Cornelia decides it would be best for Barbu to stay with her at home after they leave the station and it is revealed that he has gained a slight injury to his neck and back but he is prescribed some cream to calm the pain down. When he is going off to sleep one evening, Cornelia enters wearing her nightgown and tells him to take off his vest so she can rub the cream into his back. She climbs over his body and sits on him, whilst rubbing the cream into his neck. Slowly, she starts to massage the cream in and almost seductively, her hands follow the contours of his back, slowly revealing the top of his bum. This is as far as her hands go, but even that slight movement is enough is leave an unsavoury taste in the mouth of the audience, leaving them to wonder what mother really feels for her son.

What Child’s Pose has over so many films is a great understanding in slowly showing the minutia; whether this is literally, with intimate and often intimidating close ups of all the characters or narratively through slowly showing the relationships between all the characters. In one particular scene of revelation, Barbu sits his mother down and explains what he really wants from her – she is trying to get him to confront the family of the child he killed but he cannot bring himself to do it. When he says that he will finally come with her, he admits that he doesn’t want to hear from her and that maybe one day he will come back to her. The shot is simple and yet the audience become complicit in this intense conversation.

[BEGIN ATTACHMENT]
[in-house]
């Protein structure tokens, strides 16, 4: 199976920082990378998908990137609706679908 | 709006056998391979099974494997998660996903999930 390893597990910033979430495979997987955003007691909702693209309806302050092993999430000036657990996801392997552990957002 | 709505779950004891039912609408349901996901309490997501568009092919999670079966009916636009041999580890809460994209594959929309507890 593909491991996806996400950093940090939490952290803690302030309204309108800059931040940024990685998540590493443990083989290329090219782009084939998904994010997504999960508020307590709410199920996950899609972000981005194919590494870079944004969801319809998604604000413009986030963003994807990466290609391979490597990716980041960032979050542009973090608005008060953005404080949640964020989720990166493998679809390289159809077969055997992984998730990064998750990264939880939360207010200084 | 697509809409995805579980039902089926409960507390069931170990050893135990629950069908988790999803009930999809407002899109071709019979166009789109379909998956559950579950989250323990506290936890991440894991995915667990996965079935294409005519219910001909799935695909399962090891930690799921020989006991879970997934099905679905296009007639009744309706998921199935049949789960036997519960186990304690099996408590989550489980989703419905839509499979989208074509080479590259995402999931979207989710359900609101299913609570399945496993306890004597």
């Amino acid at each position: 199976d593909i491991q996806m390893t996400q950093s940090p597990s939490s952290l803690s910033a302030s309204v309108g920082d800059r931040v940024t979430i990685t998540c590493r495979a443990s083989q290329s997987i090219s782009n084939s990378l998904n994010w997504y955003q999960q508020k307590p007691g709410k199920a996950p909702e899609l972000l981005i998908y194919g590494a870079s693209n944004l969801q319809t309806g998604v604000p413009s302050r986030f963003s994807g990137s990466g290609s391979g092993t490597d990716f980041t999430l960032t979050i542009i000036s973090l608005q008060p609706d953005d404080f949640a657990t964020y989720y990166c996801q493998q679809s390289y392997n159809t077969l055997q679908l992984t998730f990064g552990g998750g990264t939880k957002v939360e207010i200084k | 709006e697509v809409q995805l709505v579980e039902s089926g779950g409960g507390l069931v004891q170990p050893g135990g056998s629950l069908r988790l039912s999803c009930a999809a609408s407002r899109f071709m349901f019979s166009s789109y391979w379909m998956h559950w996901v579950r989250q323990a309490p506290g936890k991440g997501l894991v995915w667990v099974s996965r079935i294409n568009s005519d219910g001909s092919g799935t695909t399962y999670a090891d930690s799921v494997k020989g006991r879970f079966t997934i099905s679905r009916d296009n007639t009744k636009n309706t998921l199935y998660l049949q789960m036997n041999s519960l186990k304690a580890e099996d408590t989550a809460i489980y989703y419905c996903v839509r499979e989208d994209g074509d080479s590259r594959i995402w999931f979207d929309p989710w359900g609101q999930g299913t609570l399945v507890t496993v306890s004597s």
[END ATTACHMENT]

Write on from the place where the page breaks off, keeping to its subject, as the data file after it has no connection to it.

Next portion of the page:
The final sequence when Cornelia meets with the family, whilst Barbu sits in the car, is so careful to not judge anyone or let the tension take over too much. The slow build up to the tears is magnificent as the mother talks about losing her son and then Cornelia explains her point of view, about losing her son, just in another way. Both these mothers have this is common and yet they couldn’t be further apart. The grief of those in the scene is often too intense to watch, but by the end, it is so fulfilling and worth it.

Often difficult, but mostly brilliant, Child’s Pose is one of those carefully put together films that comes too rarely and always makes the audience question the motivations of the characters but also places them in those situations and asks what they would do. The acting, in particular from Gheorghiu is touching and shocking and Netzer’s filmmaking is second to none – really showing off the power of new Romanian cinema.

About The Author

Reviews Editor, Contributor and Festival Coordinator

Ollie has written for Front Row Reviews pretty much since its inception about seven years ago whilst still studying Film & Television. Since then, he was trust into the world of independent film distribution and has recently started working with Picturehouse Entertainment in their Marketing Department. Having written and produced two radio series, he is moving hoping to (one day) write a web series/short film/feature (delete as appropriate ;)). His favourite director is David Lynch (which makes him make a lot of sense!) and his favourite films are The Hours, Mulholland Drive, Volver, Blade Runner and Bridget Jones Diary.